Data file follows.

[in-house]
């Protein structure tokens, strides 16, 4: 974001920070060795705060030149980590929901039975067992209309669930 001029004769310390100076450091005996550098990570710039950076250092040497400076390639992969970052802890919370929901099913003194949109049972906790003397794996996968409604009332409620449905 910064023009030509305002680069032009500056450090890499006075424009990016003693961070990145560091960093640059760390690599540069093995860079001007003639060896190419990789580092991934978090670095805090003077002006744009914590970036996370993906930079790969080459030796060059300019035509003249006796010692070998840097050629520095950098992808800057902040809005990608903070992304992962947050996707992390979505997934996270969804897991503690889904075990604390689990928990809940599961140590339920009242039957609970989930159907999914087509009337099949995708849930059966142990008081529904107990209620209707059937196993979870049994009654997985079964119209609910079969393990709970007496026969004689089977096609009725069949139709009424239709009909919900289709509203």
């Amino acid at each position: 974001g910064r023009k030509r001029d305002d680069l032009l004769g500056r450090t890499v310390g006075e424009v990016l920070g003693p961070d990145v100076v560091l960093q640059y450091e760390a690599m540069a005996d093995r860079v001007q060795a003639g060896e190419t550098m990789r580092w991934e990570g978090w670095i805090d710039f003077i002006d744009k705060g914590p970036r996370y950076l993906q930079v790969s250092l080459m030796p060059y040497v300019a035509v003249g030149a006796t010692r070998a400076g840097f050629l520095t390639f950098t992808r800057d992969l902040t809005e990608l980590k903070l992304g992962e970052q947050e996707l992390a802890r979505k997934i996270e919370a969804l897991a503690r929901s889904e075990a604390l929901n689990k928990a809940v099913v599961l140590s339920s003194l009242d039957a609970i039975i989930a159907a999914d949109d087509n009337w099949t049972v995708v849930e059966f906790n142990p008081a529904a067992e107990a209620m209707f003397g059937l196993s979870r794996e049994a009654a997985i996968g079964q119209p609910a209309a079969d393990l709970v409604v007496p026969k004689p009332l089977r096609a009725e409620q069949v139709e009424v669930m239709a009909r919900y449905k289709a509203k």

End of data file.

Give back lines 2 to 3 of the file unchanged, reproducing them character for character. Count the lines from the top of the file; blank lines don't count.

């Protein structure tokens, strides 16, 4: 974001920070060795705060030149980590929901039975067992209309669930 001029004769310390100076450091005996550098990570710039950076250092040497400076390639992969970052802890919370929901099913003194949109049972906790003397794996996968409604009332409620449905 910064023009030509305002680069032009500056450090890499006075424009990016003693961070990145560091960093640059760390690599540069093995860079001007003639060896190419990789580092991934978090670095805090003077002006744009914590970036996370993906930079790969080459030796060059300019035509003249006796010692070998840097050629520095950098992808800057902040809005990608903070992304992962947050996707992390979505997934996270969804897991503690889904075990604390689990928990809940599961140590339920009242039957609970989930159907999914087509009337099949995708849930059966142990008081529904107990209620209707059937196993979870049994009654997985079964119209609910079969393990709970007496026969004689089977096609009725069949139709009424239709009909919900289709509203």
């Amino acid at each position: 974001g910064r023009k030509r001029d305002d680069l032009l004769g500056r450090t890499v310390g006075e424009v990016l920070g003693p961070d990145v100076v560091l960093q640059y450091e760390a690599m540069a005996d093995r860079v001007q060795a003639g060896e190419t550098m990789r580092w991934e990570g978090w670095i805090d710039f003077i002006d744009k705060g914590p970036r996370y950076l993906q930079v790969s250092l080459m030796p060059y040497v300019a035509v003249g030149a006796t010692r070998a400076g840097f050629l520095t390639f950098t992808r800057d992969l902040t809005e990608l980590k903070l992304g992962e970052q947050e996707l992390a802890r979505k997934i996270e919370a969804l897991a503690r929901s889904e075990a604390l929901n689990k928990a809940v099913v599961l140590s339920s003194l009242d039957a609970i039975i989930a159907a999914d949109d087509n009337w099949t049972v995708v849930e059966f906790n142990p008081a529904a067992e107990a209620m209707f003397g059937l196993s979870r794996e049994a009654a997985i996968g079964q119209p609910a209309a079969d393990l709970v409604v007496p026969k004689p009332l089977r096609a009725e409620q069949v139709e009424v669930m239709a009909r919900y449905k289709a509203k």